Blogs and wikis as platforms

Whew, yesterday was a busy day. Three interviews. Two speeches. One London Girl Geek dinner. Two videos posted (thanks to Kevin Edwards and Michael Klinger for posting those while I’m gone).

Anyway, I saw Don Dodge talking about blogging and wikis as platforms. He’s absolutely right. Anyone who’s seen a list of WordPress extensions sees that developers are building cool things on top of that blogging platform.

One of the blogging vendors, Blogtronix, I had on the ScobleShow yesterday (demo and interview). I like their stuff a lot, it lets companies build their own “Channel 9” without having three great developers of their own.

Opacity is evil?

I love this quote from Steve Sloan: “opacity is evil.” I totally agree with that when it comes to public institutions. The way our tax money is being spent should be done transparently. I doubt we’ll ever get there.

I look at yesterday’s events regarding PodCamp. Would I have done anything differently if we had been totally transparent? No. I told an audience yesterday that I live my life expecting that whatever I do or say will get on the front page of the New York Times. That makes people uncomfortable.

It is an uncomfortable life sometimes. Particularly when people don’t do their homework before jumping to conclusions.

I wish bloggers called and tried to get my side of the story before making attacks and tried to present both sides of the story, even if their side of the story is right and mine is wrong. I thought blogging was about being fair, and open, and different than what existed before. I guess not.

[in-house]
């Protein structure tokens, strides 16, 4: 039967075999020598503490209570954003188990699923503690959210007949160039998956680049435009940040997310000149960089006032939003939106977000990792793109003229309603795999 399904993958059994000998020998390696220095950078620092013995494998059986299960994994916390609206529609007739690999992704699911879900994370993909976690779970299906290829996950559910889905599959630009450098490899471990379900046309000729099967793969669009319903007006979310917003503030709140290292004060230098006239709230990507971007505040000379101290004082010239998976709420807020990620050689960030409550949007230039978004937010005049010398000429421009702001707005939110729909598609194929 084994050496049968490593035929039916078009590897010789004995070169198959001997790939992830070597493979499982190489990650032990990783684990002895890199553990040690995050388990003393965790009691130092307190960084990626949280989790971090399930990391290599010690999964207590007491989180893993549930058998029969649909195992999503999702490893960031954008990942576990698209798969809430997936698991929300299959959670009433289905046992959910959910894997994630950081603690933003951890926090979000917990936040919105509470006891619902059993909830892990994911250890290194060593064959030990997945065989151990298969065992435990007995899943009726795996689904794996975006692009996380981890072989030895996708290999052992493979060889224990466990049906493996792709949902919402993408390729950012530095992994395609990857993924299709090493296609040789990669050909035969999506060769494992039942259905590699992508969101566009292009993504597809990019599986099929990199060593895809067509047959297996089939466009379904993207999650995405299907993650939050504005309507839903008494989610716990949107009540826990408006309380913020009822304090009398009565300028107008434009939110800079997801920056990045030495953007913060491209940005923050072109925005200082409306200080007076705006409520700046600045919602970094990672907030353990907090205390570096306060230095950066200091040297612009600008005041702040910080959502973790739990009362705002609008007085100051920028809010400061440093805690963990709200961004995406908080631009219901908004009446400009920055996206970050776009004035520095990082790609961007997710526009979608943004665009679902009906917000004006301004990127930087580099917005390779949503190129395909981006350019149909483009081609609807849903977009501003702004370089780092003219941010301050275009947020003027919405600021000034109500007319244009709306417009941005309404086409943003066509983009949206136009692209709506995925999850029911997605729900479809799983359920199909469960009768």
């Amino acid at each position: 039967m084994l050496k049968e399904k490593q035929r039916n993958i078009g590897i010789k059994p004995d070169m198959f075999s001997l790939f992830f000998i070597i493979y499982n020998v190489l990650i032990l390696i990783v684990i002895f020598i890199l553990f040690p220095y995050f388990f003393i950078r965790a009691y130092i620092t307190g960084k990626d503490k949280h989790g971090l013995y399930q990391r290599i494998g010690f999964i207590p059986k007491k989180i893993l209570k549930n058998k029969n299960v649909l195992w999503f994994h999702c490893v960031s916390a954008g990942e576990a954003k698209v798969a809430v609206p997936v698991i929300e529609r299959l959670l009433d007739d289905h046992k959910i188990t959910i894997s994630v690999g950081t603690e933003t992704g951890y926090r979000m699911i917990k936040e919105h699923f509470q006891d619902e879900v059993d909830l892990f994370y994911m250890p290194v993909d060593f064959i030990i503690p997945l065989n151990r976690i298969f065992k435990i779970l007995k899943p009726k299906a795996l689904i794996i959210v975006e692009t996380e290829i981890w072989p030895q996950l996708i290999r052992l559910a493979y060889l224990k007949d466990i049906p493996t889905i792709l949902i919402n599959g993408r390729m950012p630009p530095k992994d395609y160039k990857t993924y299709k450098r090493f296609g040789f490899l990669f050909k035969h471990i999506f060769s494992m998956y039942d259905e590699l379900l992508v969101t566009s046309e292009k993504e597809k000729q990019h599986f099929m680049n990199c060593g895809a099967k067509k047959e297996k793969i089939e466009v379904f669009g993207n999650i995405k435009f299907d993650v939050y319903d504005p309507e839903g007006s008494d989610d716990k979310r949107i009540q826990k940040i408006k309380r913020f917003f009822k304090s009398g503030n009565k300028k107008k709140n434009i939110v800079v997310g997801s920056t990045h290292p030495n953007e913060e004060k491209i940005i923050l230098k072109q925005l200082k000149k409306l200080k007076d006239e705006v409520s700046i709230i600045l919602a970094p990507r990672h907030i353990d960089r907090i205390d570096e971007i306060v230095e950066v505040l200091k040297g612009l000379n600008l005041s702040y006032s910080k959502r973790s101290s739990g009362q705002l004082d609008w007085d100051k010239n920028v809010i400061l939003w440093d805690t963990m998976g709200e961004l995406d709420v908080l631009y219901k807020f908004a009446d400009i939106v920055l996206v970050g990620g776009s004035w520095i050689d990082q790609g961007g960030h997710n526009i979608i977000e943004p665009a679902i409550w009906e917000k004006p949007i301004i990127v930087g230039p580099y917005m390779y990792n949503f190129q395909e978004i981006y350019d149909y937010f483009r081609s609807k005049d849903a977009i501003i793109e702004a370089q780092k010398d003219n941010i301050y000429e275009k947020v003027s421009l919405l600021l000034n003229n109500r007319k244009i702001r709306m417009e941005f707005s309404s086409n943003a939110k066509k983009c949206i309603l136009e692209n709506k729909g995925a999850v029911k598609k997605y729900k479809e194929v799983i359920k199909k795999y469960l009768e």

Hey, I live in a dream world. I know.

The role of a University?

Is it to teach commercial skills (like how to run Adobe InDesign) or is it to push people to explore their fields and themselves?

Steve Sloan is asking for feedback about his innovative podcasting class because the university wants to change it to be just a pure skills class.


You can learn InDesign from a book. You can’t have a small group interaction with speakers like Steve Sergeant, host of Wildebeat, David Weinberger, author of Cluetrain Manifesto, Aaron Uhrmacher, Second Life expert, Phil Wolff, SkypeJournal author, or students talking about their own podcasts. I spoke to the class as well. Notice how all those link to podcasts of the actual class sessions!

It’s a shame, because San Jose State University needs more innovative classes like these, not fewer.

Steve is hosting a meeting Thursday evening to discuss the situation and see if they can do anything.